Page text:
Move Like a Human, Perform Like a Beast. Kiss Your PRs Goodbye or Implement these 5 Pillars of Functional Training

Photographer: Nicole Bedard
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By the time  we’re eligible to vote, most of us have developed many essential skills, like filing a  tax return, grilling a grass-fed steak, and remaining continent for extended durations. But if our vast array of modern injuries, ailments, and disorders have shown us anything, it’s that as we mature and gain new skills, our most basic functions often slip away from us.

Consider a seemingly fit middle-aged person walking into a CrossFit box for the first time. They might not be suffering any noticeable injuries, and they might feel fit because they can handle 45 minutes on a recumbent bike without drenching their t-shirt in sweat. But from the moment they attempt their first air squat, a complex chain of impingements and inhibitions in their movement becomes painfully apparent. Strangely enough, that shoddy-looking squat has nothing to do with inexperience; most toddlers are capable of squats so impeccable that Louie Simmons would shed a tear. It’s not that these movements are new; it’s that we’ve forgotten them. Because while our big human brains are busy studying, working, and surfing the net, our hunched-over bodies are losing their grasp on how they were meant to move.

Even high-level athletes are susceptible to basic movement disorders, often because their sport calls for an imbalanced focus on just one movement pattern while neglecting the others. “In collision sports like football and hockey, athletes are subject to contact injuries due to impact from other players,” says Alex Carnall, CSCS, a strength coach and former two-time All-American college outfielder for the University of Texas-Pan American Broncs.  “But an athlete with unsound, compensatory or inefficient movement patterns, lack of adequate range of motion about joints, short or long muscles in the wrong places, or structural imbalances can expect to sustain non-contact injuries.”

While collisions are rare in a CrossFit box (assuming no one steals your preferred pull-up bar), anyone who likes to cherry-pick their favourite WODs while ignoring progression-based programming is a likely candidate for injuries of the non-contact variety, as they’ll be failing to train the full spectrum of movements their bodies require.

To help athletes master these movements, strength and conditioning coach Nick Tumminello, owner of Performance University and a trainer of fighters and other athletes, reworked a concept developed by JC Santana to emphasize five basic movement patterns that every athlete should incorporate into their training. “All sports, whether field, court, or combat, rely on specific movements for performance,” he says. “But all of those actions are derivatives of five basic pillars of human movement.”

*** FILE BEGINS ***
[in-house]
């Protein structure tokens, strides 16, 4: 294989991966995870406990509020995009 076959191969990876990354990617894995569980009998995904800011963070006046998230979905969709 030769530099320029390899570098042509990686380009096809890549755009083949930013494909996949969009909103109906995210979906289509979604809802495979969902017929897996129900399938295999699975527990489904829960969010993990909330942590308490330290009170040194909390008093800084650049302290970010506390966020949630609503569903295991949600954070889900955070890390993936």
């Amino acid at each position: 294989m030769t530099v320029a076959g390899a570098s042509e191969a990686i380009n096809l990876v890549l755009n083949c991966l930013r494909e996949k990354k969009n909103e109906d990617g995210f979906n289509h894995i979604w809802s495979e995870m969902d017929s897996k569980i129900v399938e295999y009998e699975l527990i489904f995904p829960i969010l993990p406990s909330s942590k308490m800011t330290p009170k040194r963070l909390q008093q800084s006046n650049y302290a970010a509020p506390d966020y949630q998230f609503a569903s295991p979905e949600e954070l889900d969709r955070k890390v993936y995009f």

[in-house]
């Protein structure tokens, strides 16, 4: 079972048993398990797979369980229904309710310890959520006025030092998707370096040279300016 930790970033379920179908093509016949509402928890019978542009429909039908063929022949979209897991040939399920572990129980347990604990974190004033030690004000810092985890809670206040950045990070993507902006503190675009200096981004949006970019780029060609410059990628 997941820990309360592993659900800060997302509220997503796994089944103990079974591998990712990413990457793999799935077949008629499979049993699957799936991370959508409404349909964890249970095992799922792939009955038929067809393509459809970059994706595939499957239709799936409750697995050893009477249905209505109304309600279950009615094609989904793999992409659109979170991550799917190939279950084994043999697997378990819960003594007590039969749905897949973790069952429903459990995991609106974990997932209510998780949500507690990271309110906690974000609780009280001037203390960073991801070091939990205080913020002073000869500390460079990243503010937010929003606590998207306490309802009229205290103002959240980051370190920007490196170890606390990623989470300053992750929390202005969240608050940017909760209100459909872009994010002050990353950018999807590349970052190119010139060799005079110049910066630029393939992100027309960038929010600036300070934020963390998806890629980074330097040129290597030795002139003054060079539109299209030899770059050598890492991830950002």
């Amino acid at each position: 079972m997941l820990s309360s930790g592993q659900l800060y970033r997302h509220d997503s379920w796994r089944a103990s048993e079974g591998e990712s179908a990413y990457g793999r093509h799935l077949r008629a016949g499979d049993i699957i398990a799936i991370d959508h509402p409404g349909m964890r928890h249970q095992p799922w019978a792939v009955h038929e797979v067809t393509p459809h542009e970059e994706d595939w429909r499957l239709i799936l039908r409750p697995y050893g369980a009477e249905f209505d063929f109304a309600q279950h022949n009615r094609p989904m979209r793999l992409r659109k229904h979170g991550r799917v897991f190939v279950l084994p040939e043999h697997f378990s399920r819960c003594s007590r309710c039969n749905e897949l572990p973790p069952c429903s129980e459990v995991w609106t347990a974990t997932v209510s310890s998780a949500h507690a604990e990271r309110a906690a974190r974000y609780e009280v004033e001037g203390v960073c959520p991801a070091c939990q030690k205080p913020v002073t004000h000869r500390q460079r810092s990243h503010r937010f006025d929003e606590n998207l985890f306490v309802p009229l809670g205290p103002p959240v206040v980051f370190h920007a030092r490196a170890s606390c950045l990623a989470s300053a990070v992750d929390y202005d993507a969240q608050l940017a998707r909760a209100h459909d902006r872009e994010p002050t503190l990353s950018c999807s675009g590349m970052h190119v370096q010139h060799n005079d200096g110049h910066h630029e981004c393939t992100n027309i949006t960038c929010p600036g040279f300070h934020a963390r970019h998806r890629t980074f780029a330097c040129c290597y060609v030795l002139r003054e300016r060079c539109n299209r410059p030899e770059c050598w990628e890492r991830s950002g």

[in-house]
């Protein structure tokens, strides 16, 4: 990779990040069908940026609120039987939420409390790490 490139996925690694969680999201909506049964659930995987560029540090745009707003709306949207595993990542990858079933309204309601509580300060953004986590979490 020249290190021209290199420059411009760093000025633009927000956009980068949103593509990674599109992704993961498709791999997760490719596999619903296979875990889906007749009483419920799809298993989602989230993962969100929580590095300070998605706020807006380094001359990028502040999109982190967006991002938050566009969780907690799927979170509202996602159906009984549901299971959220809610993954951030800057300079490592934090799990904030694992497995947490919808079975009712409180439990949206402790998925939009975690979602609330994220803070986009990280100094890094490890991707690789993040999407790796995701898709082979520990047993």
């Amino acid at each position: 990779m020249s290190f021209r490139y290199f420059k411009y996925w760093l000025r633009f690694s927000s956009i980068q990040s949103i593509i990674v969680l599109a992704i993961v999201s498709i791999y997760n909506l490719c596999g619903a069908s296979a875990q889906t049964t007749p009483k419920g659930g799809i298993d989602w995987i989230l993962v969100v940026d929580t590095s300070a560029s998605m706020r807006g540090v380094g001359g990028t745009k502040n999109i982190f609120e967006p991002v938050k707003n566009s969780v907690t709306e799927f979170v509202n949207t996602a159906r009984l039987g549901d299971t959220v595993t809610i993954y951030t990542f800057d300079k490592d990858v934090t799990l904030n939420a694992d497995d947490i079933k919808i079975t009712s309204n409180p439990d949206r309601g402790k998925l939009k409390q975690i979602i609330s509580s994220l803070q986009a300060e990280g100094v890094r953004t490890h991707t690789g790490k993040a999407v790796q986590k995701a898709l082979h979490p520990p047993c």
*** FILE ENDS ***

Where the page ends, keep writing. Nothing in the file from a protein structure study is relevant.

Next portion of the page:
5. Raising and Lowering Your Centre of Mass

There’s a reason why every day is legs day at CrossFit. Many coaches would argue that squatting is the most essential human movement and certainly the most basic way to raise and lower your centre of mass. “The squat is a general training exercise, and stronger legs will definitely help with everything you do,” Tumminello says. “But for performance, you also have to look at specificity. With a particular athlete, we want to look at how they’ll be raising and lowering their centre of gravity within their sport.”

Because he trains a lot of them, Tumminello is interested in how a fighter moves in the ring. “They’re going to be standing in a split stance and ducking punches as opposed to full squatting,” he says. “We still prescribe basic compound movements like squats and deadlifts, but we also look at an athlete’s given sport and prescribe exercises that improve their performance within those particular force-generation patterns.”

Tweak your WOD: CrossFit already includes plenty of squatting in the form of back squats, front squats, overhead squats, and air squats, so try adding a unilateral component through single-leg squatting variations like pistols.


What’s Missing from Your WOD?
Your deadlift is steadily climbing, your sprint times are dropping, and your Oly lifts are getting crisper every day. So what’s missing from your training that could eventually slow your roll? “The most overlooked movement pattern in Crossfit would be rotational,” says Andrew Schizas, co-owner of CrossFit Cordis in Oakville, Ontario. “To shore up this component, athletes can throw in more sledgehammer work and single-armed movements.” Schizas adds that the shot put throw would be a worthy addition to the next CrossFit Games, as it offers an ideal combination of rotational strength and skill.


Many staple CrossFit movements lack a rotational component, so add rotation-based movements like medball throws to your warm-up, or practice discus or shot put throws on an off day.

Vertical pressing movements like push presses teach your chest and shoulders to work in unison with your hips and core, and handstand and one-arm push-ups are important skills for any athlete.

If you spend a lot of time sitting, make sure your programming includes plenty of horizontal-pulling movements like ring rows to offset the negative effects.

Get moving on your off days with activities like climbing, swimming, hiking or biking, but make sure any locomotion movements in your WOD are performed at an all-out sprint.

Raising and Lowering Your Centre of Mass
Squatting is king, but athletes who want to avoid injuries shouldn’t neglect single-leg and sports-specific variations of this time-tested strength booster.

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